A Quarter of Aid Is Transparent – What About the Rest? Podcast with Rupert Simons of Publish What You Fund

April 19, 2016

“Transparency has the potential to transform the effectiveness of aid spending,” said UNDP Administrator Helen Clark at a recent CGD event co-hosted with Publish What You Fund to launch its 2016 Aid Transparency Index. The ranking covers 46 donors who account for 95% of official development assistance between them, and is regarded as the leading measure of the state of aid transparency.

The furor over the Panama Papers is a good illustration of how greater transparency is demanded much more these of our leaders and the decisions they make with their own money and ours.

And transparency is particularly important in making progress towards the Sustainable Development Goals. With better access to information, developing countries can make smarter decisions about where to invest scarce resources; local organizations can track progress and hold decision makers to account; rich country taxpayers can know more about how aid money is spent; and policymakers can understand what works and what doesn’t.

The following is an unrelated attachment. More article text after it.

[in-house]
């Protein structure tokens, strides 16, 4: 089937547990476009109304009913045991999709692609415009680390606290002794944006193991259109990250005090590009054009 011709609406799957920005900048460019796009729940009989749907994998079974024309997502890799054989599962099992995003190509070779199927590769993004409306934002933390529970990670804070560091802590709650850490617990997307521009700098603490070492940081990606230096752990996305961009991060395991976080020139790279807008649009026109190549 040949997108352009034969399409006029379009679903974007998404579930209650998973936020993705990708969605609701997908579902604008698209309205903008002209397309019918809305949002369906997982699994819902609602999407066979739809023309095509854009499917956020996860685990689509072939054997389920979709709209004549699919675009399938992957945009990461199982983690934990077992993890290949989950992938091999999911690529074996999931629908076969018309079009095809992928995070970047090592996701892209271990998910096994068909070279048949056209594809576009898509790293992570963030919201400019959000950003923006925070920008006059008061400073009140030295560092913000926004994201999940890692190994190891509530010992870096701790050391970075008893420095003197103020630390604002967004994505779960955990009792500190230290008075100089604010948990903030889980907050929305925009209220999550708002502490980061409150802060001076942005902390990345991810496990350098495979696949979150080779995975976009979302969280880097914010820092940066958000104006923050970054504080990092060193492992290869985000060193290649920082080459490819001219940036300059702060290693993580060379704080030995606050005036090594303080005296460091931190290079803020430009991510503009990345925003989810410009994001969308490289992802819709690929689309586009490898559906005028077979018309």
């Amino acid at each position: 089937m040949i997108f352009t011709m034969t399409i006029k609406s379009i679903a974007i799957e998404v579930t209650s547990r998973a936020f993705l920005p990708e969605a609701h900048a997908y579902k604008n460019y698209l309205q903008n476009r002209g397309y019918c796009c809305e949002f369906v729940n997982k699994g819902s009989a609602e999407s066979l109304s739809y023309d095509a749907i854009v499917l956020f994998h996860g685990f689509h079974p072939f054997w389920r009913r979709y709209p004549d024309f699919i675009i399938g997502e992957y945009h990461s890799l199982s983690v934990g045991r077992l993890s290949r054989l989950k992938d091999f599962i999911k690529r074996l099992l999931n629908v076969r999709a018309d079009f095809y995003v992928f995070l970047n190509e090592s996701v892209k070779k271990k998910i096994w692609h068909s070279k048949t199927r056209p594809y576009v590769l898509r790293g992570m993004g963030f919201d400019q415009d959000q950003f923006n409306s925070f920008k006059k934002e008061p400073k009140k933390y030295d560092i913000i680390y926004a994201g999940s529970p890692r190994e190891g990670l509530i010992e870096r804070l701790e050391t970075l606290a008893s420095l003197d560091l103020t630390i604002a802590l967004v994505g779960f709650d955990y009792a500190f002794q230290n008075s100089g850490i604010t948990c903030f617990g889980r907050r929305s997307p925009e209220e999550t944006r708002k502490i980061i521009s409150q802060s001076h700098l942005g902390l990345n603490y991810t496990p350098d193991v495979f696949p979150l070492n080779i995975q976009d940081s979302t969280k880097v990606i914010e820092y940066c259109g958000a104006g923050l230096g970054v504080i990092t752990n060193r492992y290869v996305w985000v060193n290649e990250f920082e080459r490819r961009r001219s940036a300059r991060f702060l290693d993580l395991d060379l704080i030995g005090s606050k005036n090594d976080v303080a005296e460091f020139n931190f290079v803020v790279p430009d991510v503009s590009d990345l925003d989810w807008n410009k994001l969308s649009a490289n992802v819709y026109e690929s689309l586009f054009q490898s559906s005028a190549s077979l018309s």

For the second year running, UNDP comes out at the top of the index – and in this week's CGD Podcast, Publish What You Fund’s CEO Rupert Simons says that generally, we understand more clearly who gives what to whom and why.

“Approximately a quarter of all aid worldwide is now fully transparent,” he says. But that also means that the other three quarters are not: 


The top ten list, Simons tells me, “incorporates organizations with offices in hundreds of countries around the world, organizations of all shapes and sizes, delivering aid in all sorts of different ways.” And that, he says, “undoubtedly proves that full transparency is possible in aid and development.”

But publishing data won’t bring about change on its own. To achieve the global goals, we also need to change the way policymakers think about and use that information. “We’ve got a global movement to publish [data],” Simons tells me in the clip below, but “we don’t see a global movement for data use yet.”

“We need global partnerships of data users, and not just of data producers.”



CGD blog posts reflect the views of the authors, drawing on prior research and experience in their areas of expertise. CGD is a nonpartisan, independent organization and does not take institutional positions.